The modulations, taking over so sharply from one another, give an immediate sense of expansion and spaciousness, perfectly capturing the sense of a vista unfolding before our eyes. It is the same “trick” that Wagner used in his Tristan und Isolde, to create what he called his ‘endless melody’, which continues to unfurl without ever seeming to reach a limit or a cadence. It is such modulations which, for the composer, enable him to give his work a sense of infinity. This works so well for Britten’s seascapes because the sea itself is an image of the infinite – an amorphous mass of seething potential and chaos.

In Britten’s case, I wonder if the suddenness of the modulations (which is somewhat unavoidable, like a change in gears) helps to maintain the illusion of seeing – by a strange correspondence between the way our eyes focus at various ranges of depth, and seldom move smoothly, but leap about, changing our perceptions almost instantaneously. Film-makers tend to capture this sense of a shifting gaze by using cuts between different shots. The comparable technique for a composer must be a kind of modulation – for somehow our sense of tonality corresponds to a sense of space, if only because it forms the natural complement to the temporal dimension of music.

Each key-centre is like a ‘flat’ in a stage set, or a point of depth at which the eye focusses. By shifting between these, Britten creates a sense of being dazzled by a view – hastily trying to drink it in in its totality. This is, of course, impossible, given the limits of our human nature, and the relative sense by which we are observers of the world. Yet the quickening of pace that these modulations accomplish mimics the quickening of the heart and the rapid movements of the eyes by which we feel we are immersing ourself in a sight of particular beauty and magnitude.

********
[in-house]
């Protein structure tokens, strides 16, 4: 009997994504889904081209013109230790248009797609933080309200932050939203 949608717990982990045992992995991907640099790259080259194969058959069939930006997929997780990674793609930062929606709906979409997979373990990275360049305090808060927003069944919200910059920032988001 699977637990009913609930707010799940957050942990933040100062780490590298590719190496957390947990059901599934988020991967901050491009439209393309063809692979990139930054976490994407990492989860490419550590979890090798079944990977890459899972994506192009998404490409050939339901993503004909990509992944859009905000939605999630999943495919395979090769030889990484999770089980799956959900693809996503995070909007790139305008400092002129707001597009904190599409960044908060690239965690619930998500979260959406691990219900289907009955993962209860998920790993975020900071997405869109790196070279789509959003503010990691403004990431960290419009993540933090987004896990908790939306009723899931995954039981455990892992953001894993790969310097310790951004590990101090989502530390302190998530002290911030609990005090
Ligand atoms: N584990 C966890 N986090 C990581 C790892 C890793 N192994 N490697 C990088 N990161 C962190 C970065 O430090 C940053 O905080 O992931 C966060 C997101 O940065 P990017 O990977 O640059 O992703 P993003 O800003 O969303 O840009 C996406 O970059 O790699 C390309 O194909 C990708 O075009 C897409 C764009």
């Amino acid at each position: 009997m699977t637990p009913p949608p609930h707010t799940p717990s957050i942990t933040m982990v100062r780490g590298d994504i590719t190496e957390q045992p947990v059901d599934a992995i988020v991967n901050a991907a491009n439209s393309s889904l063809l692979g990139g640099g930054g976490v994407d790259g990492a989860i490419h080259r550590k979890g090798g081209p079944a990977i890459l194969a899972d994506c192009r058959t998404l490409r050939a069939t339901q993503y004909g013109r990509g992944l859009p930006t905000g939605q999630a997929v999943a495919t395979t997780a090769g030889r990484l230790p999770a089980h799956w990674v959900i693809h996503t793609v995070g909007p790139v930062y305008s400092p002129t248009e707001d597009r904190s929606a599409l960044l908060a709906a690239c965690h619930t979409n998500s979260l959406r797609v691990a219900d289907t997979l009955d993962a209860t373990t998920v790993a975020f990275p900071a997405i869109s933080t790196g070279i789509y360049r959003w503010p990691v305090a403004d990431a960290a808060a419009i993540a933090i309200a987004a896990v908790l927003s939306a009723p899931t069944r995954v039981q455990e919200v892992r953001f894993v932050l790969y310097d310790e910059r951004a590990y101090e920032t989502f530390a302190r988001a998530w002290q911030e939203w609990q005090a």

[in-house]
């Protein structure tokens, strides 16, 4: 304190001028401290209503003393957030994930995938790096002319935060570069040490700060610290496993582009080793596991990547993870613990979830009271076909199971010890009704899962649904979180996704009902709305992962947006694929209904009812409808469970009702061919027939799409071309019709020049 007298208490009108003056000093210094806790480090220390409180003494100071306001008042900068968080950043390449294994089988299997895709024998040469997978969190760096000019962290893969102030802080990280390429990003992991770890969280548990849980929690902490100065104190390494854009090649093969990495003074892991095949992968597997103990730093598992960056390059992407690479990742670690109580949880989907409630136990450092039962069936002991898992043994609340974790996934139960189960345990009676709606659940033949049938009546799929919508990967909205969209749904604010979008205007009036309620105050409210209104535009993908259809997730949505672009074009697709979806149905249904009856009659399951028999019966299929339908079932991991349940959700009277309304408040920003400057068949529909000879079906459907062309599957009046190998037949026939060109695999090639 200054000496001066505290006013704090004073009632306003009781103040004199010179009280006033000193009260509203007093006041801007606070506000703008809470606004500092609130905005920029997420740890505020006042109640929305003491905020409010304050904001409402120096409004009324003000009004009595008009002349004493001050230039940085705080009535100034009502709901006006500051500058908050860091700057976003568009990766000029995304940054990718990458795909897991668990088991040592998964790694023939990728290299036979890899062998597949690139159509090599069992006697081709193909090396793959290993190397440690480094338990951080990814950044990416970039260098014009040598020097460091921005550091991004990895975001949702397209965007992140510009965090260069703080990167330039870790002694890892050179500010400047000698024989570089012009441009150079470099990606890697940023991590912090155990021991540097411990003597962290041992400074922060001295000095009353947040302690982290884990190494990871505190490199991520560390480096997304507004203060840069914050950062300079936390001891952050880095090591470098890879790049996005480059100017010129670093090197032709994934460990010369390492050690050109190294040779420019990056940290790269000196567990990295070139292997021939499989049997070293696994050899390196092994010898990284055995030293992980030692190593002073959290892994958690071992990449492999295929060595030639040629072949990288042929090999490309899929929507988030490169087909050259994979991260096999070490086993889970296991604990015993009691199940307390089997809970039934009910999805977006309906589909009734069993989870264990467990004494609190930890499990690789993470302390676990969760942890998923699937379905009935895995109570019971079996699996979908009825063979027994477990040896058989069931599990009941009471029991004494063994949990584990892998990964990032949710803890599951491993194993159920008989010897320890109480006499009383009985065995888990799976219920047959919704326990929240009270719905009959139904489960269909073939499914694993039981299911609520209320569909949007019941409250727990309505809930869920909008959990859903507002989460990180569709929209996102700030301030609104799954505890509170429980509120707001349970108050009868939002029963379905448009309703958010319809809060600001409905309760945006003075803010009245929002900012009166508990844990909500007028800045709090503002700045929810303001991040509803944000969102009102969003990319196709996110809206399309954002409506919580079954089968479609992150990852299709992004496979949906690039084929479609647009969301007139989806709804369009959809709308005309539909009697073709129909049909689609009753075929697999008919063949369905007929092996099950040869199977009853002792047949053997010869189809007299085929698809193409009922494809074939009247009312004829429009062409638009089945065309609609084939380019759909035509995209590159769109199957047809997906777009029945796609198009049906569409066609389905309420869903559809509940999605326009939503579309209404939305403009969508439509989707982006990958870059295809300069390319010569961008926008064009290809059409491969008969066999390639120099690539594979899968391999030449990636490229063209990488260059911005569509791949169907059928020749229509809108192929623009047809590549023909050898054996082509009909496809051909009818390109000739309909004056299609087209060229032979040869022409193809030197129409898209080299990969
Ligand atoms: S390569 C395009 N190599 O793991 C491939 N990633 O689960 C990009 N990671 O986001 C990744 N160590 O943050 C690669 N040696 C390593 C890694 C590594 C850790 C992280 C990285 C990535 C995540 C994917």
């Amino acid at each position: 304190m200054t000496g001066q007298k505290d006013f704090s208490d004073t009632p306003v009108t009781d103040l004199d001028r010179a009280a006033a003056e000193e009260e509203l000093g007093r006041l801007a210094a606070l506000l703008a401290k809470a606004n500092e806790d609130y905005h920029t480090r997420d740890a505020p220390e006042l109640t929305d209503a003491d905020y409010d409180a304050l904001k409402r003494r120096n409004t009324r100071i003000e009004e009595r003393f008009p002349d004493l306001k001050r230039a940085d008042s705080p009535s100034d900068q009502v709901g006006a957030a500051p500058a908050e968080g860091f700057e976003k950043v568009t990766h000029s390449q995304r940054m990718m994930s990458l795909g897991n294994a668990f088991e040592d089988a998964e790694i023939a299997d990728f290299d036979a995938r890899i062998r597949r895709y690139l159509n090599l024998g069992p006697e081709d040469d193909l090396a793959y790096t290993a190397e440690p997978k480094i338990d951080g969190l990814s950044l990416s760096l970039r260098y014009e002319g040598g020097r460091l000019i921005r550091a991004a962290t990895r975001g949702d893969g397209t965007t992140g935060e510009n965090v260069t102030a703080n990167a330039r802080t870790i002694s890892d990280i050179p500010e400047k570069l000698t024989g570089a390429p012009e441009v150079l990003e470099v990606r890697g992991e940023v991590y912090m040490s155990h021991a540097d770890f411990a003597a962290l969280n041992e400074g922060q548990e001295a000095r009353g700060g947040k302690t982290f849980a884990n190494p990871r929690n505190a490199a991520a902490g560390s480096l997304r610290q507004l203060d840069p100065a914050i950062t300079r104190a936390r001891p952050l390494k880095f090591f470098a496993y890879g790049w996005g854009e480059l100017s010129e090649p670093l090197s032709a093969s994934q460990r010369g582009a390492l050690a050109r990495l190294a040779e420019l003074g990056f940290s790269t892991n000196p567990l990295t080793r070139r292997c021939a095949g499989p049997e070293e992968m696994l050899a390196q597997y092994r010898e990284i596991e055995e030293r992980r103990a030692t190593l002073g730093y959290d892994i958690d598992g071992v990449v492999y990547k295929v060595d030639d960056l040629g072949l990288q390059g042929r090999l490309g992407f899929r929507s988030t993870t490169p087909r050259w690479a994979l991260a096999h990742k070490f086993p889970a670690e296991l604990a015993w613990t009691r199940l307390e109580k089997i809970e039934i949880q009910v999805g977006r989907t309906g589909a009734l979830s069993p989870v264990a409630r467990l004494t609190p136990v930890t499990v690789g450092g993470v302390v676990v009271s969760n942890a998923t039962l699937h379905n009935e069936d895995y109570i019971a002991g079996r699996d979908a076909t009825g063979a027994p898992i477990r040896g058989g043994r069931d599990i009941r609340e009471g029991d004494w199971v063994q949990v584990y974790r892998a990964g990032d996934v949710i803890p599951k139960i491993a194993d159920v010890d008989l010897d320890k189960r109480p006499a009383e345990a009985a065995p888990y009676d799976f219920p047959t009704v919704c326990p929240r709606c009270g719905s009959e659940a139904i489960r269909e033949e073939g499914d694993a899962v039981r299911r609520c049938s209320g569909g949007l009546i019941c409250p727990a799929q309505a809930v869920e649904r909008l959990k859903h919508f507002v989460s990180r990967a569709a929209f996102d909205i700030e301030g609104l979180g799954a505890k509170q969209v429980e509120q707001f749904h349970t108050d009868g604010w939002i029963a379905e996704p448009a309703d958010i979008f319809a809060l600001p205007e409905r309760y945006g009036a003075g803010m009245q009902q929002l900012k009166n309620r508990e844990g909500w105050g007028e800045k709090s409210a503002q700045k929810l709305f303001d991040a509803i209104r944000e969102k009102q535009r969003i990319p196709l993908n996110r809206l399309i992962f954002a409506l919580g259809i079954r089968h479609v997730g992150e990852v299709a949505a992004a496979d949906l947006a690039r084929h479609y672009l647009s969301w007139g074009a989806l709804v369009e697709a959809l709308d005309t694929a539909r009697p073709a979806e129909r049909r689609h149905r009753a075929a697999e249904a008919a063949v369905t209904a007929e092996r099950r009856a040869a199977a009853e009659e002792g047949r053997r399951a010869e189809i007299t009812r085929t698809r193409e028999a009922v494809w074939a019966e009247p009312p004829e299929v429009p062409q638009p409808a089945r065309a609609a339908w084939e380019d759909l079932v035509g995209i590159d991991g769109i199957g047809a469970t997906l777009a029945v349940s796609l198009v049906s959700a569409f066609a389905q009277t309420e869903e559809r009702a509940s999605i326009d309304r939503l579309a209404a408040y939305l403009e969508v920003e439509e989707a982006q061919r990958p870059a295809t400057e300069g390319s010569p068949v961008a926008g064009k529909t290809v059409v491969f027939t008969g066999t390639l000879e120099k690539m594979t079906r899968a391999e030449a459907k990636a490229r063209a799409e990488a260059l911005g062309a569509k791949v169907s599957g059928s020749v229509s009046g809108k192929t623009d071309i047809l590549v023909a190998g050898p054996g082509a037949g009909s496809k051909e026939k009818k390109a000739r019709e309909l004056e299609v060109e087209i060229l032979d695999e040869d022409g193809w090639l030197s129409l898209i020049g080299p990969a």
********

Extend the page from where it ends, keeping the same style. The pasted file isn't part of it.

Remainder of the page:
Rhythm, too, is vital in achieving this effect. The shifting syncopations of this moment, particularly in the low strings, make us feel as if we are finding our sea-legs, wobbling on uncertain ground. They displace the sense of stability which had been subliminally drilled into us in the preceding brass sections of the score, and give a sense of dizziness – as if in looking at the sea we have lost our connection to solidity and stability.

The melodic contours of the woodwinds also mimic the rolling of the waves – rising and falling in a quasi-sequential pattern, with one taking over from the other just as the seething water never comes to rest. The forceful, double-reeded oboes alternate with the whiter sound of the flutes, and the transparent timbre of the clarinets.

These techniques are used in combination at various points throughout the opera, to create a similar atmosphere – but in this case the effect is at its most concentrated. Language falls short when attempting to describe or analyse this music, even when resorting to analogies with sight and other senses – but it really has the capacity to transcend all mere sensory experience, and to stimulate the soul as only music can. It is as if Britten is able to bring out some vital truth about the sea that is communicable only in music.

Header Picture by Frank McKenna on Unsplash